There are many variations on bread sauce; the only pitfall is the need to avoid curdling the milk if you decide to add whiskey, which is recommended. It is the classic English accompaniment to roast chicken and most other game birds, particularly grouse. It is an excellent sauce, a sort of slurried stuffing: Whoever said that “the whole point of roast chicken is bread sauce” was right. Our version is unconventional in keeping the onion in the sauce rather than removing it: We like the textural contrast that the onion gives the bread.
- an onion, peeled and minced
- 2 cups milk
- pinch of cayenne
- pinch of mace
- white pepper
- 2 slices of good white bread, decrusted and cubed
- 2 Tablespoons heavy cream
- 1 Tablespoon butter
- 1 Tablespoon Bourbon or Scotch (optional but highly recommended).
- Place the onion in a small pot on low heat with the milk and simmer them for half an hour or more. You may need to add more milk if too much evaporates.
- Add the cayenne, mace and pepper to the pot, then stir in the bread. Once it falls apart and thickens the sauce, add the cream and butter, then simmer for another few minutes.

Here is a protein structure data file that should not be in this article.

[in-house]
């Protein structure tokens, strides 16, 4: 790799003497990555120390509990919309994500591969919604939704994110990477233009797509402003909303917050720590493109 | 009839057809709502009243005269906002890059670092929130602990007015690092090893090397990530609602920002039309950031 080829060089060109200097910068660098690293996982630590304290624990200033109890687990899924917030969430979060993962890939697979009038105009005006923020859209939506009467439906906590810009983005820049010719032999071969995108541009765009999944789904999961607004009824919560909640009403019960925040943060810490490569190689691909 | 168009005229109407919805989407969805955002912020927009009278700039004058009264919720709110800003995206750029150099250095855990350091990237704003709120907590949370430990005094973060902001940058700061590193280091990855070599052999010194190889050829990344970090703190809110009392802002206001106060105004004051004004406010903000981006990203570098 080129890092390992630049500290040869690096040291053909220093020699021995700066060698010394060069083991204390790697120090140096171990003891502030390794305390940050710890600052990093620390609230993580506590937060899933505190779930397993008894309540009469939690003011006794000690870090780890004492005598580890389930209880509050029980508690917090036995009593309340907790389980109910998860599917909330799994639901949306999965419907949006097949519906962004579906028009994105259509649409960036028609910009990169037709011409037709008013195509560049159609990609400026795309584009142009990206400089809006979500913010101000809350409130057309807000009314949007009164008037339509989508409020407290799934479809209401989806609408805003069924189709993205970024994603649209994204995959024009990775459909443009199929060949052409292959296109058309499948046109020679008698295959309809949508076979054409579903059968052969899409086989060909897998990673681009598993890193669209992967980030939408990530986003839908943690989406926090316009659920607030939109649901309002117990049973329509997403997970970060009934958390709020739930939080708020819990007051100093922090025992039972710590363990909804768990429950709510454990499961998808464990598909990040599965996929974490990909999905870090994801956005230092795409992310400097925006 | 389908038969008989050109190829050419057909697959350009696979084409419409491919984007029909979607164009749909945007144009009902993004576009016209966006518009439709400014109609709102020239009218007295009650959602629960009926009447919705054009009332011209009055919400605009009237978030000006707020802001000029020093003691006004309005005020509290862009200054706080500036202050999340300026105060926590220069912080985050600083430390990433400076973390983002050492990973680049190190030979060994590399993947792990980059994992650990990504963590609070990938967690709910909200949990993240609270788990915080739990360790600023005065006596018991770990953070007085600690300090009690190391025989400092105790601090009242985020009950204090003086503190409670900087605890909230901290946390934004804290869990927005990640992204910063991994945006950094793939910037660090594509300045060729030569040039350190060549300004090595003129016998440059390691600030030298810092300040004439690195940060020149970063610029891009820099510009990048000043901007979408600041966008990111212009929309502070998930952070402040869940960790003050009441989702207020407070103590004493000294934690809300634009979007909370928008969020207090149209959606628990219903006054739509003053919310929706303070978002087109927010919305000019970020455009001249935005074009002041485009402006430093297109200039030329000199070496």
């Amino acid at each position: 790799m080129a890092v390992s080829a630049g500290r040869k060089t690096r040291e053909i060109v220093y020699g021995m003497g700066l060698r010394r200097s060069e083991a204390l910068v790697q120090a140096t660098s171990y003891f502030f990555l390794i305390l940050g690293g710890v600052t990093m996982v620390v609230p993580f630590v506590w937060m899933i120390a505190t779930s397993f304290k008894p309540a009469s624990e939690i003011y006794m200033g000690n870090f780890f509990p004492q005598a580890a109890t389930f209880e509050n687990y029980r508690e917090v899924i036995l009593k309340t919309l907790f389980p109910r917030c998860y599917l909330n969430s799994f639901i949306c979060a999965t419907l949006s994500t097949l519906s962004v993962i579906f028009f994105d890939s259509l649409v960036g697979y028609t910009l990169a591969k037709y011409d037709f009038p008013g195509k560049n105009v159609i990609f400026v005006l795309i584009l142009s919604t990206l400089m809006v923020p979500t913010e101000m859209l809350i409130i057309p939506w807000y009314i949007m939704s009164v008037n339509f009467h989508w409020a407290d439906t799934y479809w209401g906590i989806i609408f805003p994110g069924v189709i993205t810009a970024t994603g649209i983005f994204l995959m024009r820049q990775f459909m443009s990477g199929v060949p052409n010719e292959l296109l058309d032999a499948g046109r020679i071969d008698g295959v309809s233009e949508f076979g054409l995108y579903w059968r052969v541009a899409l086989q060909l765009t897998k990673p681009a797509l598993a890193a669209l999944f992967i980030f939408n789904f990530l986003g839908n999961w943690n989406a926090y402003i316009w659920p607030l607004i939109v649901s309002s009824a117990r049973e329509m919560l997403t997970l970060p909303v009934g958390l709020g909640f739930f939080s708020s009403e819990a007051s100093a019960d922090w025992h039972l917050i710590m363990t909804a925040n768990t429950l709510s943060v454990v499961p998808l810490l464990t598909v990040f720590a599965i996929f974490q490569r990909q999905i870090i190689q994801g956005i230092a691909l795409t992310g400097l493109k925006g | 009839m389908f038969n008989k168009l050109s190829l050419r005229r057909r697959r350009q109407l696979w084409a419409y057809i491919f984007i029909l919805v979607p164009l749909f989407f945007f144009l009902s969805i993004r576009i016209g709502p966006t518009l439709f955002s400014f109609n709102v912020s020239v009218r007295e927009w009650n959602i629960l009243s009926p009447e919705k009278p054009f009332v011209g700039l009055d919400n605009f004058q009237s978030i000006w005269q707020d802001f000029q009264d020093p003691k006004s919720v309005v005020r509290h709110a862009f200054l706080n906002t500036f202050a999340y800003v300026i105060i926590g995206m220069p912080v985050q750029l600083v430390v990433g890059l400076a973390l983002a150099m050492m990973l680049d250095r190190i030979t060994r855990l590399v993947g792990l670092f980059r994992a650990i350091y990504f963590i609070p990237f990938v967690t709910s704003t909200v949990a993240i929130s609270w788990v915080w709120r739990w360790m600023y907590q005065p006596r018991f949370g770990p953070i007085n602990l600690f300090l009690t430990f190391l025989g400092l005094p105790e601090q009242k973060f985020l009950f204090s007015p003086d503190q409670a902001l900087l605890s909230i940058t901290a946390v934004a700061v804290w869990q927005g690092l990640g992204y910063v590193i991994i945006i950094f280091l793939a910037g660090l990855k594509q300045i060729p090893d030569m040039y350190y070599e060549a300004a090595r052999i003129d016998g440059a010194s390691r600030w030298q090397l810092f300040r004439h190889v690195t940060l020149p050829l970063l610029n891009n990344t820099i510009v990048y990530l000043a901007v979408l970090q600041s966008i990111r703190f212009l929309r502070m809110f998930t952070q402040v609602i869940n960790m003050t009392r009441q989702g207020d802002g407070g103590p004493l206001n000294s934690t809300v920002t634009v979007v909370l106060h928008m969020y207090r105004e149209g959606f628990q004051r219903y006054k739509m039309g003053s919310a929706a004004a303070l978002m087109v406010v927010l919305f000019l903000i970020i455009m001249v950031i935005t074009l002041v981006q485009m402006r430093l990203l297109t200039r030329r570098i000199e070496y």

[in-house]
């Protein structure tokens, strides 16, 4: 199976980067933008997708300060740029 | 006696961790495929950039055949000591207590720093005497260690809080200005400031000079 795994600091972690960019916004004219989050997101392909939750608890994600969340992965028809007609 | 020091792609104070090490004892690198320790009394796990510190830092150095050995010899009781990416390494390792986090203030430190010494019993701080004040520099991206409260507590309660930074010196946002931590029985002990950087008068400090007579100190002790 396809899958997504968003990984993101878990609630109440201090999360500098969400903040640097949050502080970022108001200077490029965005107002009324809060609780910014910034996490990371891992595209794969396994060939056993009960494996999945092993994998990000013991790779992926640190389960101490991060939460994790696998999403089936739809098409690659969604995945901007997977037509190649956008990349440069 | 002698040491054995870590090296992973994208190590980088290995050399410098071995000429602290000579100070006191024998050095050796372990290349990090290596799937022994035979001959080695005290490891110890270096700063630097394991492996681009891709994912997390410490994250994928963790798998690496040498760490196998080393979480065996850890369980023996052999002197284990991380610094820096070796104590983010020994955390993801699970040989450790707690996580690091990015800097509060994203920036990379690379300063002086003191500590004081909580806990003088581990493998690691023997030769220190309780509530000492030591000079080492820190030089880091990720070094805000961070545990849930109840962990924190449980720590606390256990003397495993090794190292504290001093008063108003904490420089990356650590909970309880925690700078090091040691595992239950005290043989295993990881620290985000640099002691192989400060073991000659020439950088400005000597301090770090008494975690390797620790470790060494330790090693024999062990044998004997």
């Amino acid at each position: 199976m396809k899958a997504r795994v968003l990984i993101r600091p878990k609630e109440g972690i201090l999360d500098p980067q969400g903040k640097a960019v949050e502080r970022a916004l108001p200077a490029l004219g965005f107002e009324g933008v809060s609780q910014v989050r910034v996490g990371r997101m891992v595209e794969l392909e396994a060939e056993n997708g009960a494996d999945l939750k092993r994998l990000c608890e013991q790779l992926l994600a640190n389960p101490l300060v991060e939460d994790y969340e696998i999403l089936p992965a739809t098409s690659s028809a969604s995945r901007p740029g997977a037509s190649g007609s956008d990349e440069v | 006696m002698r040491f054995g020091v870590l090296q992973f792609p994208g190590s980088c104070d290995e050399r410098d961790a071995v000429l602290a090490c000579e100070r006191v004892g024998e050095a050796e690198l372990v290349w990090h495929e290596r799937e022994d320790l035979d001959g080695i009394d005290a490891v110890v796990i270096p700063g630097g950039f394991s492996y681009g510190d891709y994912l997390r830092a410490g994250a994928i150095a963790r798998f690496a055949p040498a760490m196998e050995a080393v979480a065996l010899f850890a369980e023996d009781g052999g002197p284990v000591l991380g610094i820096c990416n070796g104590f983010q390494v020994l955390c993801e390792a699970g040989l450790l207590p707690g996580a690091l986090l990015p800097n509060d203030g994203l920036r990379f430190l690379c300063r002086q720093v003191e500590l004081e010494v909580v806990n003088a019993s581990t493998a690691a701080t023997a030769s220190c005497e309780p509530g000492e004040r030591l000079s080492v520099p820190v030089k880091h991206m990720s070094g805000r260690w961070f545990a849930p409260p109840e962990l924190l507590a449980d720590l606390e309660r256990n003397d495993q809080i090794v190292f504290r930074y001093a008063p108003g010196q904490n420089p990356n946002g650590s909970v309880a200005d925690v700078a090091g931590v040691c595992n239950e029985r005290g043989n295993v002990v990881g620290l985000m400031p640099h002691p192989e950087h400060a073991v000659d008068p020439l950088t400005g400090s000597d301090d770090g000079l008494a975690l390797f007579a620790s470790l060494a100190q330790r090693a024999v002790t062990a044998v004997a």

- Stir in the whiskey, heat the sauce through (but do not let it boil) and serve.
- Conventional recipes for bread sauce leave the onion whole and remove it before Step 2.
- Most recipes for bread sauce include nutmeg but the Editor does not like to add it.
- Some recipes for bread sauce include cloves. If you like, stud your whole onion with 2 or 3 of them or, if you prefer our version, throw the cloves into the milk at the beginning of Step 1--and remember to fish them out of the sauce before you serve it.
- Robin McDouall is typically decisive on the subject of cloves in bread sauce: "I hate cloves in most things and think they ruin bread sauce." ( Clubland Cooking , London 1974, 103)
- You can make the sauce in advance and heat it through to serve. It also is excellent cold with cold beef or lamb.
- We like the take of Mrs. Leyel and Miss Hartley on bread sauce:
“This is one of the sauces we make better in England than in France, for the French don’t make bread sauce at all--a great mistake on their part, for properly made it is excellent, not only with birds but with many kinds of fish.” The Gentle Art of Cookery 9 (London 1925)
- They use half a dozen cloves and add a step to their recipe: “The bread crumbs should be stale, dried in the oven and then pounded.” ( Gentle Art 9) Not necessary.